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Copyright 1998-2022, Southern California OS/2 User Group. ALL RIGHTS RESERVED.

SCOUG, Warp Expo West, and Warpfest are trademarks of the Southern California OS/2 User Group. OS/2, Workplace Shell, and IBM are registered trademarks of International Business Machines Corporation. All other trademarks remain the property of their respective owners.

The Southern California OS/2 User Group
P.O. Box 26904
Santa Ana, CA 92799-6904, USA

SCOUG OS/2 For You - June 1999


The "Sundial" SIG

Finishing the Phone/Address Database Built with DBExpert

by Sheridan George

There were a total of eight in attendance at the May meeting. Again, much thanks to Randell for his research and for showing us the work-around for the automatic key insertion.

The program for this session was to complete the input form that we developed last month. We left off with the form as shown in fig. 1a.

There were three things yet to be done:

  1. Fix the automatic connection between Address_Relational.Phones and Phones.PhoneKey. Remember we were not able to get an automatic connection between Address_Relational.Phones and Phones.PhoneKey but that connection is absolutely necessary to allow our relational model work.
  2. Change the Phone Category to a textual display instead of the reference key number.
  3. Remove Address_Relational.Phones and Phones.PhoneKey displays from the form. We do not need nor desire either key to be displayed in the form.

First we'll fix the key-fields connection.

It turns out that the code to do this automatically was not put into DBExpert by the original designers. (Sundial will be fixing this in a subsequent release.) Therefore, we will use Randell's work-around which involves inserting some DBExpert functions in the attribute dialog of the Phone Subform. This code will tell the subform: as soon as a phone number is typed in get the contents of the current AddressBook_Relational.Phones field and put it in the current Phones.PhoneKey field. (In case you forgot the dot-naming convention is: Table_Name.Field_Name.)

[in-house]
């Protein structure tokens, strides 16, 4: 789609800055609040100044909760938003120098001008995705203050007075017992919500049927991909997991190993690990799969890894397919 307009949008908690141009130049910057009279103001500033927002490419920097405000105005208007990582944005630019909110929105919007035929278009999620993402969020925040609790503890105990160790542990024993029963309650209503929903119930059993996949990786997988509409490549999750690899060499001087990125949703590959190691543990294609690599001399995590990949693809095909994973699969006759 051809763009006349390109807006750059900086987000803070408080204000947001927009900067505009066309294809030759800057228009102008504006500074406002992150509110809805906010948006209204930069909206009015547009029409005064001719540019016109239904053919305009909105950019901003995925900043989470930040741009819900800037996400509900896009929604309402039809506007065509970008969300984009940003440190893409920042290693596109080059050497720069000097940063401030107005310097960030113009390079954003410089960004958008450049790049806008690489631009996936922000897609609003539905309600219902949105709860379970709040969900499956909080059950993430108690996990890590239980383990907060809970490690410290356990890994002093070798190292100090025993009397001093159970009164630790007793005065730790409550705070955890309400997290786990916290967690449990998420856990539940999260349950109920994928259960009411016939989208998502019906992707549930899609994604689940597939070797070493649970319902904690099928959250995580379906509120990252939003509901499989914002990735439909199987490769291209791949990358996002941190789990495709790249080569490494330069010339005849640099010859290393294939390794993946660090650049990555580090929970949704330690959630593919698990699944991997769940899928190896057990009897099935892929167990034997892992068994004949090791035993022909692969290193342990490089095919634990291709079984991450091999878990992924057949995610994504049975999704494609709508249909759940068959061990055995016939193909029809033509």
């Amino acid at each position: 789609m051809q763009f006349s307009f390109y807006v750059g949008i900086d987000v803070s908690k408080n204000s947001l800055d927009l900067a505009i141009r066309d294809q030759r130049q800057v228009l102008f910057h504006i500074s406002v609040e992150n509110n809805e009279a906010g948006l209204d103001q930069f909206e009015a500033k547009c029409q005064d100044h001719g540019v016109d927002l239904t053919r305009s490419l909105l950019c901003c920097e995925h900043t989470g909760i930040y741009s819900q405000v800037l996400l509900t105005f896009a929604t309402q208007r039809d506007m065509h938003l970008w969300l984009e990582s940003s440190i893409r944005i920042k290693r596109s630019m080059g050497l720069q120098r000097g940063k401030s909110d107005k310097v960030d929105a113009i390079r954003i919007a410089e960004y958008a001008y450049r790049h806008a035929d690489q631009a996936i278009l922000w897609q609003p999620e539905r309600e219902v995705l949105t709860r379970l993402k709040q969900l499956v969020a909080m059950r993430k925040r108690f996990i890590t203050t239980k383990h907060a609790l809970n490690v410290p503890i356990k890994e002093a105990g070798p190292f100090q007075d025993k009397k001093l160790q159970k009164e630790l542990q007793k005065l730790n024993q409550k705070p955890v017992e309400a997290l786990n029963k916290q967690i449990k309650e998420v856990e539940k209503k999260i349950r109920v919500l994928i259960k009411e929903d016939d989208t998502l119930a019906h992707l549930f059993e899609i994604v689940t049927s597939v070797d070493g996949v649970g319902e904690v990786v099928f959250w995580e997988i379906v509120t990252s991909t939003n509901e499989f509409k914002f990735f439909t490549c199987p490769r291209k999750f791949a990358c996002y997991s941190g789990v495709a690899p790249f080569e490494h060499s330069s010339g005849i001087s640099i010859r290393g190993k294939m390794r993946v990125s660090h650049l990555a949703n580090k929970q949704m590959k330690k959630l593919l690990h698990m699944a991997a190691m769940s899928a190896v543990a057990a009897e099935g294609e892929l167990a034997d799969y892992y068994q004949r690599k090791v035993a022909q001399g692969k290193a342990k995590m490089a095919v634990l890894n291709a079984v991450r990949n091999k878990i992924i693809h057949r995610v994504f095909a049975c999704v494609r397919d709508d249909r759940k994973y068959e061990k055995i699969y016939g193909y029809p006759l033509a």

The functions will be inserted into the attributes section of the Phone Subform because that is the form that gets all phone numbers. Before we take an in-depth look at the functions it might be instructive to take a closer look at what attributes are and what they do. We will focus on the attributes for Phone Subform (fig. 2) but this discussion will hold for any Form Attribute Dialog.

The Source entry is the table or the query that the form gets its data from and to where it sends any new or changed data. This control is filled in automatically when the field is first created.

Title is the name of the form that DBExpert formulas or a macro (REXX code) uses to refer to the form.

Now for the neat stuff. Begin insert, Before insert, After insert, and Cancel insert have to do with happenings when data is added to a new record in a table. A DBExpert function or a call to a macro in Begin insert will be activated as soon as something is entered anywhere in any part of the form.

A DBExpert function or a call to a macro in Before insert will be activated as soon as a form control is filled in (signified by a tab key press) but before the table(s) involved are filled with the data.

A DBExpert function or a call to a macro in After insert will be activated as soon as the table(s) involved are filled with the data.

A DBExpert function or a call to a macro in Cancel insert will be activated if the intended data is canceled.

Begin update, Before update, After update, and Cancel update and Begin delete, Before delete, After delete, and Cancel delete have the same timing as the four insert controls but are activated only when existing data is modified or deleted.

Now let's delve into the work-around.

From figure 3 you can see that event begin insert contains: =dbeSetValue("PhoneKey",Forms:[Input Form 1]:Phones). All this looks formidable until it is pulled apart and inspected piece by piece.

The overall function is: dbeSetValue(). The general form of this function is:

dbeSetValue(name of the control that will receive the value, value to be set in the control)

As can be seen in fig. 4 the name of the control we want a value to be inserted into is PhoneKey. Thus PhoneKey is inserted as the control name in the function:

dbeSetValue("PhoneKey", value to be set in the control)

The value we want this control set to is the machine generated number in AddressBook_Relational.Phones (fig. 5) for the person to be associated with this phone number (the control with the 4 in it in fig. 1). We tell DBExpert to get the data by the construct: Forms:[Input Form 1]:Phones.

This construct tells DBExpert to go to a form (Forms:) then gives the name of the form ([Input Form 1]:) and finally tells it from which control in the form (Phones) to get the data (fig. 6). Note: the form name ([Input Form 1]) has square brackets around it because the form name has spaces in it. DBExpert uses [ ] in place of double quote marks (") for this purpose. Also, observe that DBExpert uses a colon (:) as a separator.